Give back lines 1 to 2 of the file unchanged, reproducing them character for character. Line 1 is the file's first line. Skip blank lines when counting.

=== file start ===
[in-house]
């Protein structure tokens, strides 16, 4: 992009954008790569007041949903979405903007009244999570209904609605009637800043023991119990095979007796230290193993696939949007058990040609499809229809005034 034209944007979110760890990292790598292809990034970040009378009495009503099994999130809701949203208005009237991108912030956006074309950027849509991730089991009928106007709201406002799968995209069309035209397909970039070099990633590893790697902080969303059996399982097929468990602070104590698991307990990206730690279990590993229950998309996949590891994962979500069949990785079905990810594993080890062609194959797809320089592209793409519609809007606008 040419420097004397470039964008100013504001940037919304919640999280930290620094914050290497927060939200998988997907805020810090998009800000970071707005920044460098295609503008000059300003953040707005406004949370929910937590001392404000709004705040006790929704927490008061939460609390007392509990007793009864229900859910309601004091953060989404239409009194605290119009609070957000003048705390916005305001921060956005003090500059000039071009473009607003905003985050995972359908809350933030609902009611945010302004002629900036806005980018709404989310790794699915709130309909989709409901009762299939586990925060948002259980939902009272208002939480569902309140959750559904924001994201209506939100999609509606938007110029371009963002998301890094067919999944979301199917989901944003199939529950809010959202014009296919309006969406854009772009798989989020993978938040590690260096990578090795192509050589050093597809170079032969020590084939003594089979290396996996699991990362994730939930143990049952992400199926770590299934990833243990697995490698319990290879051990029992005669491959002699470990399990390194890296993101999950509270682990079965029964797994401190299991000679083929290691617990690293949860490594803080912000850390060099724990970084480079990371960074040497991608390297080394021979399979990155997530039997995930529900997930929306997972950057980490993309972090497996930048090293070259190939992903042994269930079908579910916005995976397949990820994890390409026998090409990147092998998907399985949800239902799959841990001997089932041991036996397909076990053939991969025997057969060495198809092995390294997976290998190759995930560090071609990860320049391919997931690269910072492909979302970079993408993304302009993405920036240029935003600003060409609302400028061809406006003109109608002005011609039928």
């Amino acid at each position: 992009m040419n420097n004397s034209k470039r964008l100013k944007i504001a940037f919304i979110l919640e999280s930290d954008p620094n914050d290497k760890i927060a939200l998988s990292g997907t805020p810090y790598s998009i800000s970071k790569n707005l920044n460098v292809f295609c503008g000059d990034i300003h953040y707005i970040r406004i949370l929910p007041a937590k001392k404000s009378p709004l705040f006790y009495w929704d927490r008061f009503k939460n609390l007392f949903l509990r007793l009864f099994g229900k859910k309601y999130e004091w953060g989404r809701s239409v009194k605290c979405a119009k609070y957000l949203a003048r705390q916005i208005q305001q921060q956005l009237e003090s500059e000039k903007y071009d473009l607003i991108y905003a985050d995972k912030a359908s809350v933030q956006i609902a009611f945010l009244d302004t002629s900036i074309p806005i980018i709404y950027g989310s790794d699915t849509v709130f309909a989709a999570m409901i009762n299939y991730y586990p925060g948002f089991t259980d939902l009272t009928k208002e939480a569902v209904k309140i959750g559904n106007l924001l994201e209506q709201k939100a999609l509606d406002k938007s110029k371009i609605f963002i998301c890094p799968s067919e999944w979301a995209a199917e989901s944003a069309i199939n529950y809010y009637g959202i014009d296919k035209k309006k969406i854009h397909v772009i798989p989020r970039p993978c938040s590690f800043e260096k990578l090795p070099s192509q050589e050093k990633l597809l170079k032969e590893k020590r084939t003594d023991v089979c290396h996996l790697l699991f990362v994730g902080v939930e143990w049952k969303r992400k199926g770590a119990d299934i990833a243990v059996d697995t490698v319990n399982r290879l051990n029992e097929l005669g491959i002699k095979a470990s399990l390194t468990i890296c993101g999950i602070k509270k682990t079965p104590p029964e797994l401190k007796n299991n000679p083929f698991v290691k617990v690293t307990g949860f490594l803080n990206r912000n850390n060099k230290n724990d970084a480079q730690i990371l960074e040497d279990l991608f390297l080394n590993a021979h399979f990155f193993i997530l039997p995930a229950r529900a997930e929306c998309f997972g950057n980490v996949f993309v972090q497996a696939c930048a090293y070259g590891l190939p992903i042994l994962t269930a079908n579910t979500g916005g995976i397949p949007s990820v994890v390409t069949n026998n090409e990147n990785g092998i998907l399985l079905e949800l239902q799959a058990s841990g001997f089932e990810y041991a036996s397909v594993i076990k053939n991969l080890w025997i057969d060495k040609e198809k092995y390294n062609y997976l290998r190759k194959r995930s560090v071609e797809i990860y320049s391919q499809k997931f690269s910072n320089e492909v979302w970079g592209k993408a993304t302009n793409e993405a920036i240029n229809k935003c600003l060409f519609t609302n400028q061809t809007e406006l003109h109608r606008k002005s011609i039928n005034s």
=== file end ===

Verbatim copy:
[in-house]
């Protein structure tokens, strides 16, 4: 992009954008790569007041949903979405903007009244999570209904609605009637800043023991119990095979007796230290193993696939949007058990040609499809229809005034 034209944007979110760890990292790598292809990034970040009378009495009503099994999130809701949203208005009237991108912030956006074309950027849509991730089991009928106007709201406002799968995209069309035209397909970039070099990633590893790697902080969303059996399982097929468990602070104590698991307990990206730690279990590993229950998309996949590891994962979500069949990785079905990810594993080890062609194959797809320089592209793409519609809007606008 040419420097004397470039964008100013504001940037919304919640999280930290620094914050290497927060939200998988997907805020810090998009800000970071707005920044460098295609503008000059300003953040707005406004949370929910937590001392404000709004705040006790929704927490008061939460609390007392509990007793009864229900859910309601004091953060989404239409009194605290119009609070957000003048705390916005305001921060956005003090500059000039071009473009607003905003985050995972359908809350933030609902009611945010302004002629900036806005980018709404989310790794699915709130309909989709409901009762299939586990925060948002259980939902009272208002939480569902309140959750559904924001994201209506939100999609509606938007110029371009963002998301890094067919999944979301199917989901944003199939529950809010959202014009296919309006969406854009772009798989989020993978938040590690260096990578090795192509050589050093597809170079032969020590084939003594089979290396996996699991990362994730939930143990049952992400199926770590299934990833243990697995490698319990290879051990029992005669491959002699470990399990390194890296993101999950509270682990079965029964797994401190299991000679083929290691617990690293949860490594803080912000850390060099724990970084480079990371960074040497991608390297080394021979399979990155997530039997995930529900997930929306997972950057980490993309972090497996930048090293070259190939992903042994269930079908579910916005995976397949990820994890390409026998090409990147092998998907399985949800239902799959841990001997089932041991036996397909076990053939991969025997057969060495198809092995390294997976290998190759995930560090071609990860320049391919997931690269910072492909979302970079993408993304302009993405920036240029935003600003060409609302400028061809406006003109109608002005011609039928």